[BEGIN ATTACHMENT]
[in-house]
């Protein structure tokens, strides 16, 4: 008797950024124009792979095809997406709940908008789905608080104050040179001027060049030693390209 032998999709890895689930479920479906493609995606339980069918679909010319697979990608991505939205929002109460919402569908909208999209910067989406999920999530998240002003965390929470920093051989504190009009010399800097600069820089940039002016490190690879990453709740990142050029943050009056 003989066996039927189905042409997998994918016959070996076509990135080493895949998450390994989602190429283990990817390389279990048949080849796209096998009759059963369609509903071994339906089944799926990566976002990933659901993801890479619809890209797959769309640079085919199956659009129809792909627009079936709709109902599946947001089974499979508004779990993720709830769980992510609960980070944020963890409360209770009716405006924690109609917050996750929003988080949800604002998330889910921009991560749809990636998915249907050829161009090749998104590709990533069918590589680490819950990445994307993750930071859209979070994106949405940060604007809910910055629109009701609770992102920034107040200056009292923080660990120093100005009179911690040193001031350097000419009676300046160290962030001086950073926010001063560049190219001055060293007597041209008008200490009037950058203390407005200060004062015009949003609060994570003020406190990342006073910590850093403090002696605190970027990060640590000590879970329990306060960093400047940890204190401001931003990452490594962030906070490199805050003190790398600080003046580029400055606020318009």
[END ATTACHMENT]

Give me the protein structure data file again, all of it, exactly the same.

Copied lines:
[in-house]
């Protein structure tokens, strides 16, 4: 008797950024124009792979095809997406709940908008789905608080104050040179001027060049030693390209 032998999709890895689930479920479906493609995606339980069918679909010319697979990608991505939205929002109460919402569908909208999209910067989406999920999530998240002003965390929470920093051989504190009009010399800097600069820089940039002016490190690879990453709740990142050029943050009056 003989066996039927189905042409997998994918016959070996076509990135080493895949998450390994989602190429283990990817390389279990048949080849796209096998009759059963369609509903071994339906089944799926990566976002990933659901993801890479619809890209797959769309640079085919199956659009129809792909627009079936709709109902599946947001089974499979508004779990993720709830769980992510609960980070944020963890409360209770009716405006924690109609917050996750929003988080949800604002998330889910921009991560749809990636998915249907050829161009090749998104590709990533069918590589680490819950990445994307993750930071859209979070994106949405940060604007809910910055629109009701609770992102920034107040200056009292923080660990120093100005009179911690040193001031350097000419009676300046160290962030001086950073926010001063560049190219001055060293007597041209008008200490009037950058203390407005200060004062015009949003609060994570003020406190990342006073910590850093403090002696605190970027990060640590000590879970329990306060960093400047940890204190401001931003990452490594962030906070490199805050003190790398600080003046580029400055606020318009």